Whilst in the borders, turn your attention to perennials. If you’ve left their seeded heads for nature, or as something structural to look at over winter, now’s the time to cut them down to base level. Encourage more plants by dividing them with a sharp spade. Think ahead to how you want your summer borders to look.

Grasses

Deciduous varieties will now benefit from being cut back hard with a pair of shears. This may seem drastic, but don’t worry, they will thank you for it. Varieties such as stipa, need nothing more than a good comb. By using your hands and a sensible pair of gloves to prevent cuts, simply drag your fingers through the clump, removing old growth.

February Gardening Advice - Snowdrops

Divide

Snowdrops will now be fading and returning to their green form. Although they will naturally increase in number over time, you can speed up the process by lifting, dividing and re-planting, and now’s the time to do it.

Pruning

This is the month to prune late-flowering clematis. They flower from mid to late summer, and on newly grown stems. Cut back last year’s growth to a strong pair of buds, about 30cm above the ground. Tie them into a support frame, and mulch around the base of the plant. As soon as the temperature starts to rise, they will quickly put on growth.

Prune wisteria by cutting back to three buds, and prune hard on shrubs such as cornus, buddleia and salix.

Pansies and Violas

Keep pansies and violas looking their best by deadheading regularly. This will prevent them from going to seed. Remove fading or diseased blooms by making the cut just above a lower pair of leaves. If you’re growing them in pots or containers, ensure they don’t dry out, but don’t overwater. If you have them in the ground, keep an eye out for pests, such as slugs and snails.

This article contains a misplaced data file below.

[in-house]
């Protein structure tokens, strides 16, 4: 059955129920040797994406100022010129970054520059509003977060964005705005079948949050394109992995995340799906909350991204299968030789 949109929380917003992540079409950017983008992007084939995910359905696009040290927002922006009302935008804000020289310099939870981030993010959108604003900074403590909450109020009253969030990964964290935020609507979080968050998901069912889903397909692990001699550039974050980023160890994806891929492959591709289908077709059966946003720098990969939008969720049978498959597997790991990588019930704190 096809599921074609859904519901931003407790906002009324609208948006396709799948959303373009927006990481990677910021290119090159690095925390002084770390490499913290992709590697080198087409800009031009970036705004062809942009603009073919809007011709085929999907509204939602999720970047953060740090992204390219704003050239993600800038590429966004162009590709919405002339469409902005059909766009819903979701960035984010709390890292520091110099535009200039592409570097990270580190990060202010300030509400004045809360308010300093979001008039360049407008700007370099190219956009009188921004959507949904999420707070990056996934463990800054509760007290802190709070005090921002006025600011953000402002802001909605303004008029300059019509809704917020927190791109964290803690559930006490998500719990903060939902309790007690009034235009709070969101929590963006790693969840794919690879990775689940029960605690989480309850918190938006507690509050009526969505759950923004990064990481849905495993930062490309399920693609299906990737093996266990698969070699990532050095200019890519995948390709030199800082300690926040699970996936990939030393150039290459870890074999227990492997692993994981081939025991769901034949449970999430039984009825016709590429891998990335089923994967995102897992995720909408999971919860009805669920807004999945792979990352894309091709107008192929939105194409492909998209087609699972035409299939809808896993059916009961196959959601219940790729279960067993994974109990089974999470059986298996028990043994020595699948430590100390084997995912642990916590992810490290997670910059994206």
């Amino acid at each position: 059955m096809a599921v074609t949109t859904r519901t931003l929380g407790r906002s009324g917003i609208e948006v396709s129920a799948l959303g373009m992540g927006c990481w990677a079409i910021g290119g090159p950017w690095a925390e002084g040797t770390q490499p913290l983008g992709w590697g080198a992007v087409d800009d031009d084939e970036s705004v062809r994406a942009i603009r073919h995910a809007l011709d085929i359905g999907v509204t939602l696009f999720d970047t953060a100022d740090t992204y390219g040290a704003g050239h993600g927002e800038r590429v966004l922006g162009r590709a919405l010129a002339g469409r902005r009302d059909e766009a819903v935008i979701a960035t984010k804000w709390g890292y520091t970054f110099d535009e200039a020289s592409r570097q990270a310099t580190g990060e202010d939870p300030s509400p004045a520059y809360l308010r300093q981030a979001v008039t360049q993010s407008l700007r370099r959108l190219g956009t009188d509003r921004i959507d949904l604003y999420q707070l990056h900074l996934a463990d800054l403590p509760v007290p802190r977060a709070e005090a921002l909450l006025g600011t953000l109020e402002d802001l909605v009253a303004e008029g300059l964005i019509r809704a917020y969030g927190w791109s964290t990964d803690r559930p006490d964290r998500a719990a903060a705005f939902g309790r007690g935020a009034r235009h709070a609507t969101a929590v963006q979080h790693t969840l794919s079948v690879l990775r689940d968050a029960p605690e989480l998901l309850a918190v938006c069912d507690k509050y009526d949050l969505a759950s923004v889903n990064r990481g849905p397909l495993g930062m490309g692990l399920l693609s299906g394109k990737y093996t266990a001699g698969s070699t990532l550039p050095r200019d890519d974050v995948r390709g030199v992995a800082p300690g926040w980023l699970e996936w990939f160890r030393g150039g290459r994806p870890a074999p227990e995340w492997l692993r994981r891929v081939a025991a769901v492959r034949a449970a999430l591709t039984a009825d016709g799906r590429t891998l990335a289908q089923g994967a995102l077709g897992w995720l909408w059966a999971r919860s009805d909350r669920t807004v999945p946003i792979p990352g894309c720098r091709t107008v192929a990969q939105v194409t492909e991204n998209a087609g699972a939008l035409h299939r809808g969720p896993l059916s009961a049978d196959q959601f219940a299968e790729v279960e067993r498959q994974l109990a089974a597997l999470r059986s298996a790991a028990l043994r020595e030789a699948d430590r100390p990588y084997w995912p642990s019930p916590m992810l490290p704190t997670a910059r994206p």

Sweet Peas

Sweet pea seeds can sometimes be challenging to germinate. Leave them overnight in water, or create a tiny hole in the seed so it can take in water. Fill 7cm pots with multi-purpose compost and sow three seeds to a pot. Cover with 2cm of compost, and water. Remember to label your varieties, then place the pots in a greenhouse or cold frame.

February Gardening Advice - Polytunnel

Greenhouse

If you have a heated greenhouse, a polytunnel, or even a well-lit, warm, windowsill, hardy annual and perennial seeds such as cornflower, cosmos and echinacea can now be sown. Overfill a small pot or tray with either seed or multi-purpose compost. Tap the container gently, and brush the excess soil from the rim. Sow your seeds thinly over the surface, and then cover over with a thin layer of compost, or vermiculite. Once labelled, place your container in a couple of inches of water. It’s preferable to let the pot draw the water from the bottom, leaving the seeds undisturbed, as watering from above can easily scatter the seeds, disrupting their growing environment and hampering germination. Place in a bright and warm spot.

Garden Wildlife

Continue to keep bird-feeding stations supplied with food and fresh water. If the weather is too bad to work in, then this might be the time to retreat to the shed and think about building a nest box. Garden birds will soon be looking for nests to hatch their chicks, and installing a nest box will encourage them into your garden.